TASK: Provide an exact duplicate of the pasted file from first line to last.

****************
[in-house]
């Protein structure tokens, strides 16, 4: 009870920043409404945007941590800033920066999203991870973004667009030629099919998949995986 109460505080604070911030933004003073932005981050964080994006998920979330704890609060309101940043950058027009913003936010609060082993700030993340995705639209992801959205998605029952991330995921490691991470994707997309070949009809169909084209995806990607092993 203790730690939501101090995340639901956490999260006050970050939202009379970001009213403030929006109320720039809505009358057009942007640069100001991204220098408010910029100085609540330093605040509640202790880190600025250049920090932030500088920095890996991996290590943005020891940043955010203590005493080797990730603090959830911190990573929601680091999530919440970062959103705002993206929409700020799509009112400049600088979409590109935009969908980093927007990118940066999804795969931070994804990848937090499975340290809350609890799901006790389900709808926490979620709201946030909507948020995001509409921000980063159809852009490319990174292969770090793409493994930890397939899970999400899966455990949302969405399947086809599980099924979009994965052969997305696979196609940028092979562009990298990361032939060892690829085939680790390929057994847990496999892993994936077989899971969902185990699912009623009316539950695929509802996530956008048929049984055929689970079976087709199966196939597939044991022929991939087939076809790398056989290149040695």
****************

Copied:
[in-house]
């Protein structure tokens, strides 16, 4: 009870920043409404945007941590800033920066999203991870973004667009030629099919998949995986 109460505080604070911030933004003073932005981050964080994006998920979330704890609060309101940043950058027009913003936010609060082993700030993340995705639209992801959205998605029952991330995921490691991470994707997309070949009809169909084209995806990607092993 203790730690939501101090995340639901956490999260006050970050939202009379970001009213403030929006109320720039809505009358057009942007640069100001991204220098408010910029100085609540330093605040509640202790880190600025250049920090932030500088920095890996991996290590943005020891940043955010203590005493080797990730603090959830911190990573929601680091999530919440970062959103705002993206929409700020799509009112400049600088979409590109935009969908980093927007990118940066999804795969931070994804990848937090499975340290809350609890799901006790389900709808926490979620709201946030909507948020995001509409921000980063159809852009490319990174292969770090793409493994930890397939899970999400899966455990949302969405399947086809599980099924979009994965052969997305696979196609940028092979562009990298990361032939060892690829085939680790390929057994847990496999892993994936077989899971969902185990699912009623009316539950695929509802996530956008048929049984055929689970079976087709199966196939597939044991022929991939087939076809790398056989290149040695």